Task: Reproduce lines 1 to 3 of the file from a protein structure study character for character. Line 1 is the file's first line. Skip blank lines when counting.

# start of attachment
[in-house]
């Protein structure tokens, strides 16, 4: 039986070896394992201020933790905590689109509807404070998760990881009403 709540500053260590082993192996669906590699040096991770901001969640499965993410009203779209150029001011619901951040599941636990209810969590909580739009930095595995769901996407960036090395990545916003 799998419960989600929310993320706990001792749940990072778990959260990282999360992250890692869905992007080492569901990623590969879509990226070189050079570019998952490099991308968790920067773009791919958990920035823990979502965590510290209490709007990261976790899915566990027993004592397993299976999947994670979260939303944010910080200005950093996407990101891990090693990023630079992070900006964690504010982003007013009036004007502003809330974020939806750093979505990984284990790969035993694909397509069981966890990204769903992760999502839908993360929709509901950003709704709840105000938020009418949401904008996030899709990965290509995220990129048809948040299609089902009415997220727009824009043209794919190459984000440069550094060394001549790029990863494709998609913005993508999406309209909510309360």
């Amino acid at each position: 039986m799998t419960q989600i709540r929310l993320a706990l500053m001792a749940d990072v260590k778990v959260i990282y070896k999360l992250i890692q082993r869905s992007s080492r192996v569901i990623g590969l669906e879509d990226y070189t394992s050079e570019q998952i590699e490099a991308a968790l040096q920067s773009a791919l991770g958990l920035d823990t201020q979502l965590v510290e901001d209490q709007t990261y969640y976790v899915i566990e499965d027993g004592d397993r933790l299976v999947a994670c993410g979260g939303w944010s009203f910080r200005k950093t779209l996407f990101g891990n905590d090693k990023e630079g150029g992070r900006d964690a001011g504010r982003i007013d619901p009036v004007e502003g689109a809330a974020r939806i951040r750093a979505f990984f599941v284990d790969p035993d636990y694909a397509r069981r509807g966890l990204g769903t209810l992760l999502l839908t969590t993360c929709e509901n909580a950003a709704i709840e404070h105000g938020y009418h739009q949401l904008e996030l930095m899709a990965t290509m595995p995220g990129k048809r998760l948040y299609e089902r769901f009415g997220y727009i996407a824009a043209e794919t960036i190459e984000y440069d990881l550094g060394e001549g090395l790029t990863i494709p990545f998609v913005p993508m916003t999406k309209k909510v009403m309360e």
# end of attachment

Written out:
[in-house]
């Protein structure tokens, strides 16, 4: 039986070896394992201020933790905590689109509807404070998760990881009403 709540500053260590082993192996669906590699040096991770901001969640499965993410009203779209150029001011619901951040599941636990209810969590909580739009930095595995769901996407960036090395990545916003 799998419960989600929310993320706990001792749940990072778990959260990282999360992250890692869905992007080492569901990623590969879509990226070189050079570019998952490099991308968790920067773009791919958990920035823990979502965590510290209490709007990261976790899915566990027993004592397993299976999947994670979260939303944010910080200005950093996407990101891990090693990023630079992070900006964690504010982003007013009036004007502003809330974020939806750093979505990984284990790969035993694909397509069981966890990204769903992760999502839908993360929709509901950003709704709840105000938020009418949401904008996030899709990965290509995220990129048809948040299609089902009415997220727009824009043209794919190459984000440069550094060394001549790029990863494709998609913005993508999406309209909510309360």
């Amino acid at each position: 039986m799998t419960q989600i709540r929310l993320a706990l500053m001792a749940d990072v260590k778990v959260i990282y070896k999360l992250i890692q082993r869905s992007s080492r192996v569901i990623g590969l669906e879509d990226y070189t394992s050079e570019q998952i590699e490099a991308a968790l040096q920067s773009a791919l991770g958990l920035d823990t201020q979502l965590v510290e901001d209490q709007t990261y969640y976790v899915i566990e499965d027993g004592d397993r933790l299976v999947a994670c993410g979260g939303w944010s009203f910080r200005k950093t779209l996407f990101g891990n905590d090693k990023e630079g150029g992070r900006d964690a001011g504010r982003i007013d619901p009036v004007e502003g689109a809330a974020r939806i951040r750093a979505f990984f599941v284990d790969p035993d636990y694909a397509r069981r509807g966890l990204g769903t209810l992760l999502l839908t969590t993360c929709e509901n909580a950003a709704i709840e404070h105000g938020y009418h739009q949401l904008e996030l930095m899709a990965t290509m595995p995220g990129k048809r998760l948040y299609e089902r769901f009415g997220y727009i996407a824009a043209e794919t960036i190459e984000y440069d990881l550094g060394e001549g090395l790029t990863i494709p990545f998609v913005p993508m916003t999406k309209k909510v009403m309360e």